We met in Munich, one of the many cities you have lived in, though you have recently moved to Hamburg and plan to keep there your home-base on a long-term. What makes Hamburg so special to you?
I have been really fond of Hamburg even before I moved there. It just feels like home, I have many people I love very close to me and I just think it has so much to offer. I have lived in quite a few German cities before and I like Hamburg the best by far. It is incredibly beautiful and full of contrast, too. It can be really chic and posh, but also very relaxed and casual. Since I find both of these opposites in my personality as well I feel that Hamburg really suits me as a person.
You grew up on the most remote piece of land facing the island of Sylt, near the border to Denmark. I can very well figure the fascination of such a surrounding far from civilization. It makes a pretty romantic, picturesque scenery and sounds like the place you’d go to for writing a novel. But it is probably not all poetry when you actually live there. Looking back, what are your memories? How do you feel the place of your upbringing has influenced you?
I can see how a place like that would be appealing from a literary point of view, but my thoughts and feelings back then were a lot different. It is kind of hard to appreciate the picturesque beauty of a landscape when you are a teenager, stuck in the middle of nowhere. I guess I did have a very peaceful childhood and youth, but these aren’t exactly the things one is looking for while growing up. So what I definitely do remember is my desire to live in a city (or at least closer to one). But as the same time I have to admit that it had its perks as well – for example, I had my own horse – so there are fond memories as well. I think growing up in a place like that might have influenced me more than I would like to admit, because since I am pretty shy, I often have to make an effort to be open and outgoing.
You have since then been living in cities. Last year you spent some time in Shanghai for work. How do you adjust from our European city size to living in one of the most populated cities in the world?
The mass of people can be overwhelming at first, although since I was there as a model, it wasn’t all that challenging, because a lot of people were taking care of us or at least tried to do so. The thought of having to use public transportation in Shanghai was pretty scary to me – I suppose as a foreigner one could get lost quite easily. Luckily we had cars and drivers taking us to castings and jobs most of the time. I remember one or two instances of being completely lost though and those experiences were not very pleasant. All in all, I found Shanghai fascinating – simply driving through the city was really exciting and no European city compares to the vastness of Shanghai. But living in a space that crowded and busy can be stressful as well, especially when you are confronted with a culture that is not your own on a daily basis and not as a tourist, but in a working environment. I am glad that I had the chance to do that and I would like to come back one day, but I would never choose Shanghai as my home.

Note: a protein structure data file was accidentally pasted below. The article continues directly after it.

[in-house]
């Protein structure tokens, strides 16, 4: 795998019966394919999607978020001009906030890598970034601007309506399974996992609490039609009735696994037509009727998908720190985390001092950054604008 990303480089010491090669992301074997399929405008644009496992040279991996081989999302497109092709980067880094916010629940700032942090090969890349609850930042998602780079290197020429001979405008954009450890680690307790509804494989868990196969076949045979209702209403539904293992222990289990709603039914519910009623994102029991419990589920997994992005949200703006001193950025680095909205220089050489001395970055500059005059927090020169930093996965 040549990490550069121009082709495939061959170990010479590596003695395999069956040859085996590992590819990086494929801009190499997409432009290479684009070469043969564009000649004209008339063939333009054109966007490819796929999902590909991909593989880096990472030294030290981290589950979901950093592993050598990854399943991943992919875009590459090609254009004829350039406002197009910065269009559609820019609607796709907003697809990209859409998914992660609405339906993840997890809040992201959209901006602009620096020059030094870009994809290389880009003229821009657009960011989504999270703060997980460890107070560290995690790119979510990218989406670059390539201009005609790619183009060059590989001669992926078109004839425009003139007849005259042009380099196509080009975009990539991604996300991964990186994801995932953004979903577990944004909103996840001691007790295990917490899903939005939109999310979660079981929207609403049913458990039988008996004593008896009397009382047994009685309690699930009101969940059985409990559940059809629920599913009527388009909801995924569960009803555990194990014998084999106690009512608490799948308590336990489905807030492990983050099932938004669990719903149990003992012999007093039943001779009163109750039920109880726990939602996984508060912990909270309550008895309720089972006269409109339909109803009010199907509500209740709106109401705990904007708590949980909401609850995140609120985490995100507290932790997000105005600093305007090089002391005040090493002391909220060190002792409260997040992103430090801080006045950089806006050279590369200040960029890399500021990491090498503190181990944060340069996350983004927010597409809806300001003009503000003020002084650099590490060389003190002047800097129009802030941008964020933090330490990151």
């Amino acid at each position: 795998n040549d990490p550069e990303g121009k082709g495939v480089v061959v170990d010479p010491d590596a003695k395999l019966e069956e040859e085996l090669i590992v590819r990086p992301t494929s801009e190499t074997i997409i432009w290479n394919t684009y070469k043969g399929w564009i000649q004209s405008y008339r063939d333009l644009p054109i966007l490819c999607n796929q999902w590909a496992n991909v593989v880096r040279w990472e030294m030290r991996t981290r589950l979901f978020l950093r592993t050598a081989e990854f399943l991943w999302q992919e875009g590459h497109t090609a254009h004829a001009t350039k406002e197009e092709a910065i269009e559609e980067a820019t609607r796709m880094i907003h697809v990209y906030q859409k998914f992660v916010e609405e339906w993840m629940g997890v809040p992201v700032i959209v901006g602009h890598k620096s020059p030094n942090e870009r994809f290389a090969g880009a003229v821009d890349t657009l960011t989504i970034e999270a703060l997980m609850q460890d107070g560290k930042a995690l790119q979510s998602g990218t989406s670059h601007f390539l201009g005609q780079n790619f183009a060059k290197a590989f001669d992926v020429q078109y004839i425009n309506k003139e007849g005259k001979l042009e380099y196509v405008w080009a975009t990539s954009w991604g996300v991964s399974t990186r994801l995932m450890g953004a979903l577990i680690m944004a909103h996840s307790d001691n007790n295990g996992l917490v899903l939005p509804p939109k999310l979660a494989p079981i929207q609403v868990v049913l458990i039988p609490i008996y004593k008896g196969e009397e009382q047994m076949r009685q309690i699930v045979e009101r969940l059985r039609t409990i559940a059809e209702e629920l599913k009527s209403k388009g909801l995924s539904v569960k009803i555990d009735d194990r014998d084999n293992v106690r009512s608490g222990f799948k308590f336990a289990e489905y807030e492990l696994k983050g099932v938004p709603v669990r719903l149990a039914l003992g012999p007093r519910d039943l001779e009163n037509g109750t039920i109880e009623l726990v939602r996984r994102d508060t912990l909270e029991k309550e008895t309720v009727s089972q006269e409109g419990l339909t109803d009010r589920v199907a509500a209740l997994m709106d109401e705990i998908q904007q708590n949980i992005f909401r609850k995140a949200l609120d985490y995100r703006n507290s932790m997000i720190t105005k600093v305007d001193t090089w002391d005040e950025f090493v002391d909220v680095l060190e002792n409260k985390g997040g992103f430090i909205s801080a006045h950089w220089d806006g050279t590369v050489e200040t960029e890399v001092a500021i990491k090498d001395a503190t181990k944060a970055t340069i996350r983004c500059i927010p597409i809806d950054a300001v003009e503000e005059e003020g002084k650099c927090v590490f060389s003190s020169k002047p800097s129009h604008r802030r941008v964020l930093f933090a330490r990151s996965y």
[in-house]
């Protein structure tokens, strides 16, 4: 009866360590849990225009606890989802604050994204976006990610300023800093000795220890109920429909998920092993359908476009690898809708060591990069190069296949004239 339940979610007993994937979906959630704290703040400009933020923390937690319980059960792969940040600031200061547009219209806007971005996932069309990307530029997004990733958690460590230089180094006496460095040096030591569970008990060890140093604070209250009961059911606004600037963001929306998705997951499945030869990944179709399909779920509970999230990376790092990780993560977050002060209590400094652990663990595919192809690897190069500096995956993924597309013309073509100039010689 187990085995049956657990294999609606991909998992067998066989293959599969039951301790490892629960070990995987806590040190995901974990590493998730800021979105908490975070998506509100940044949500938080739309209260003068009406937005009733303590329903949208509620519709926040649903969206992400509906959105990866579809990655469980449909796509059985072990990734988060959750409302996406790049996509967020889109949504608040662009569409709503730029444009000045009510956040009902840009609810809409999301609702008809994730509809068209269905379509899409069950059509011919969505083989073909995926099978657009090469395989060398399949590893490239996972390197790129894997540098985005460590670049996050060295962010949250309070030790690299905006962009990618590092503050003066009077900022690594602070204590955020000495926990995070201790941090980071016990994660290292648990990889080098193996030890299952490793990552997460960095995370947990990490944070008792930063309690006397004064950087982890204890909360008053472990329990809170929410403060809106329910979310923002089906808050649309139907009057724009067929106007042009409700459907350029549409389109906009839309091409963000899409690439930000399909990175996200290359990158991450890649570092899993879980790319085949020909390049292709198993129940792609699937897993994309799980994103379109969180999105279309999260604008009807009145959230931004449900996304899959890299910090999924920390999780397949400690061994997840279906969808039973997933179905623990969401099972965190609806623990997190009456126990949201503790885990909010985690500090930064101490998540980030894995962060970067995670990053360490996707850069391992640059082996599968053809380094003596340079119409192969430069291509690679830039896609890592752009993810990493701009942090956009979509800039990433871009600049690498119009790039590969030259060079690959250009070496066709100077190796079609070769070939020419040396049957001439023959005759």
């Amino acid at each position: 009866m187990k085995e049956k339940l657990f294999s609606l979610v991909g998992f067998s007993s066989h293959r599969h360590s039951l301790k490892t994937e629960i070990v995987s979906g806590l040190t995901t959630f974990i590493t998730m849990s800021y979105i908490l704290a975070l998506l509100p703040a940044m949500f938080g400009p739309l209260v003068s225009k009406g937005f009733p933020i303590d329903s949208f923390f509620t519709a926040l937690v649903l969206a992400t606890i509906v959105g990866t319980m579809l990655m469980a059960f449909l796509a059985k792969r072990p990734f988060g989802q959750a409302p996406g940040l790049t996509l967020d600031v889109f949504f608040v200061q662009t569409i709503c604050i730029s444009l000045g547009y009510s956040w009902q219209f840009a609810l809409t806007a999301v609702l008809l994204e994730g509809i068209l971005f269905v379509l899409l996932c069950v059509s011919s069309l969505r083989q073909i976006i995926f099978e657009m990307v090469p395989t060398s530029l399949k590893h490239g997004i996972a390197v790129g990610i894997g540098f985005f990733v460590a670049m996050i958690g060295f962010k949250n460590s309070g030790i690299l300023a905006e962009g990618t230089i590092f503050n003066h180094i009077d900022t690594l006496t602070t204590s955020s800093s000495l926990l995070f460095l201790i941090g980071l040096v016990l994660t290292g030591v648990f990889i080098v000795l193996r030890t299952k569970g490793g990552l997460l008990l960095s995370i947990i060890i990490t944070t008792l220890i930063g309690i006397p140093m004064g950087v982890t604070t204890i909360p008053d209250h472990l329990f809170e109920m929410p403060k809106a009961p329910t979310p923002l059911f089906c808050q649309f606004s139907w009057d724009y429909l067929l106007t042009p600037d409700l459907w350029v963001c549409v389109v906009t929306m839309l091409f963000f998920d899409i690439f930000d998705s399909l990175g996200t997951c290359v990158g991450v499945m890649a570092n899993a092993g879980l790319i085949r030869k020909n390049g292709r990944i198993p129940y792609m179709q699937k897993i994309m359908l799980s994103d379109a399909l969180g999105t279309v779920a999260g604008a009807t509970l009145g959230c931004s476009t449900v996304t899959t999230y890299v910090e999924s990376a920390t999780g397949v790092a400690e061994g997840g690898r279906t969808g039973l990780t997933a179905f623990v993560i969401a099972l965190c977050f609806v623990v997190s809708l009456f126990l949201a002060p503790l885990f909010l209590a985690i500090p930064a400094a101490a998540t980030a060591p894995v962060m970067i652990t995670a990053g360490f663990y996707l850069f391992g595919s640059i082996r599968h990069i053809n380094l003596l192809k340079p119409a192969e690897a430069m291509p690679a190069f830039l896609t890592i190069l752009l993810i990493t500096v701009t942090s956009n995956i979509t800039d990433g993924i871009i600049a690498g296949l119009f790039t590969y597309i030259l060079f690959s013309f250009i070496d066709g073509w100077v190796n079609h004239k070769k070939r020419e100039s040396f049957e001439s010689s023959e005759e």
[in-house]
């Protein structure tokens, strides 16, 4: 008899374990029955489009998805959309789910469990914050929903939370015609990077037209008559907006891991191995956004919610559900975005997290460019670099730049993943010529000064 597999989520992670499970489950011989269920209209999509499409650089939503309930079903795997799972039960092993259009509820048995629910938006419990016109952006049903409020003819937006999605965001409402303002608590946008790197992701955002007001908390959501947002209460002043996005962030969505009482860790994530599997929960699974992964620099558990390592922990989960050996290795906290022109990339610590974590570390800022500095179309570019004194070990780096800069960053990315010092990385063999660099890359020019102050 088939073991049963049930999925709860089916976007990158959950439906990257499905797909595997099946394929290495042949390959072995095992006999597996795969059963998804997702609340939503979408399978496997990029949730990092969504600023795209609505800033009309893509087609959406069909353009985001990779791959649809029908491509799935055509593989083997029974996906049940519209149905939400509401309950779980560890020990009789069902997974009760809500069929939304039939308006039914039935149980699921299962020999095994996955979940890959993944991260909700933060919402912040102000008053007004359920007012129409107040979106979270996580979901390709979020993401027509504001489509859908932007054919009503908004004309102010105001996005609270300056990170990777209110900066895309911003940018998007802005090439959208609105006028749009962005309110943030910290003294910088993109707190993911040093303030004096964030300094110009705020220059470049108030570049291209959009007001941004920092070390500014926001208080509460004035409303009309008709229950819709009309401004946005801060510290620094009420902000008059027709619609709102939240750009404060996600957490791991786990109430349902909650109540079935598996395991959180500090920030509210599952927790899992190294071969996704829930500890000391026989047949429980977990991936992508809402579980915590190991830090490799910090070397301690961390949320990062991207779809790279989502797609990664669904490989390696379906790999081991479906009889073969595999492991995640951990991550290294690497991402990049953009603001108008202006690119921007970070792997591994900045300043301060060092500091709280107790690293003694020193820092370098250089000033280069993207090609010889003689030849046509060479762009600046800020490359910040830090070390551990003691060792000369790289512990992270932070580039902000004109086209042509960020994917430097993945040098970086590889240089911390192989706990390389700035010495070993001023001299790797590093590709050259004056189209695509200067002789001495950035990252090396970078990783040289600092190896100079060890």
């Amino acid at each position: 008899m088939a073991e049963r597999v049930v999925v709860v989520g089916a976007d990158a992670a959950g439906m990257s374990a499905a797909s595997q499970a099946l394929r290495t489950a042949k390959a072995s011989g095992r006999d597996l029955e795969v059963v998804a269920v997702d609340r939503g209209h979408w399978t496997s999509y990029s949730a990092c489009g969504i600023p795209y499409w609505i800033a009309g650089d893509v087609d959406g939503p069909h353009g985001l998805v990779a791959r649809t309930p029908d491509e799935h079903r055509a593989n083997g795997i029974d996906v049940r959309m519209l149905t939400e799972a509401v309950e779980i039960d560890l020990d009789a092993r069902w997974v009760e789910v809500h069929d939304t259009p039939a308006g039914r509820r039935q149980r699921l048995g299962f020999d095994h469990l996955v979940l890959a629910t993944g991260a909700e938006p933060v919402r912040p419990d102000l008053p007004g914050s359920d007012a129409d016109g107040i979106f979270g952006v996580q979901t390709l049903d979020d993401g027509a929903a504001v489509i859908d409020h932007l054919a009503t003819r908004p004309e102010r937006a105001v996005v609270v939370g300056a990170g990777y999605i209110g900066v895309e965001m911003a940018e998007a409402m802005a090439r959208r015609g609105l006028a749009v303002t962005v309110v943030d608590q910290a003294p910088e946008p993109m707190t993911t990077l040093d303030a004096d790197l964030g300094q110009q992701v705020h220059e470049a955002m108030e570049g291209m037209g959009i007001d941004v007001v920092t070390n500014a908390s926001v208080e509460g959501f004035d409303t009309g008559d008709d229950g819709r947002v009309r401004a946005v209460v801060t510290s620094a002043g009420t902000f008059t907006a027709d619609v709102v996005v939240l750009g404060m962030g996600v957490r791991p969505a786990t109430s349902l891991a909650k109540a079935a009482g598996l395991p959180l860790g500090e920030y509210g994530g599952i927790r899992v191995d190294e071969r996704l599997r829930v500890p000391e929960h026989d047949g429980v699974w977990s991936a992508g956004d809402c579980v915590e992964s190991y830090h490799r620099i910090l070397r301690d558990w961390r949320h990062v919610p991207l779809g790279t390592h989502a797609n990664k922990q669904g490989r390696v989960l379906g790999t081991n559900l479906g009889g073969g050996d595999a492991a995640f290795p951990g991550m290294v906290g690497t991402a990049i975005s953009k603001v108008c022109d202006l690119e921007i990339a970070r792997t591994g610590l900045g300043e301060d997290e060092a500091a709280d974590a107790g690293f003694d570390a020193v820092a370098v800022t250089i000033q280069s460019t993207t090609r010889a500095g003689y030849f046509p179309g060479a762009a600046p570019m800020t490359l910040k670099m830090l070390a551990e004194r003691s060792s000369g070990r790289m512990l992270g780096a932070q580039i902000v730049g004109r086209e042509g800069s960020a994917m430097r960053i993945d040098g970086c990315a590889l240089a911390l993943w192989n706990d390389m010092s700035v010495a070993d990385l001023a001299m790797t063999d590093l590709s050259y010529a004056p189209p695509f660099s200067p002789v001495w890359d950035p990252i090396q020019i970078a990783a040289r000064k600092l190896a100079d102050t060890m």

After Shanghai came Singapore. The young republic is a global player with a strong economy and very diverse population. On the other hand, media tend to focus on its strong regulations and severe punishments. What was your experience? Did your studies of law influence your perspective during your stay?
In my opinion, Singapore offers an amazing quality of life that can rarely be found throughout the world. It is a melting pot, because cultures from everywhere in the world come together in one city and create something entirely different and very special. To me it perfectly combined what I love about Asia with a somewhat European atmosphere and I found that very appealing. The other side of the coin would be indeed the very strict regulations that are made. I didn’t stay long enough to really make a profound statement as to how that might affect the lives of the local population, because all I experienced were the positive effects, for example the immaculate cleanliness of the city, but I’m sure there is a downside as well. I started studying law only after I returned, so that didn’t have much impact on my perspective back then, but I am definitely interested in Singapore’s future political and constitutional development. My mind is set on visiting this city again and it is a place I even could imagine living in for a longer period of time.
Shanghai, Singapore, Hamburg. Very different settings and cultures, and yet they are all important commercial ports. It seems like scale and latitude may change but you are still living right in front of water. Coincidence or purpose?
This unifying feature never occurred to me like that, but now that I come to think of it, it is definitely something more than coincident. Maybe on a subconscious level I picked all those places, because I only feel really at home when I have water close to me. I find the sea has quite a calming effect on me. In my opinion, life is so much better with water nearby and I feel truly blessed because as of now I couldn’t think of a better spot for me to live in than my home.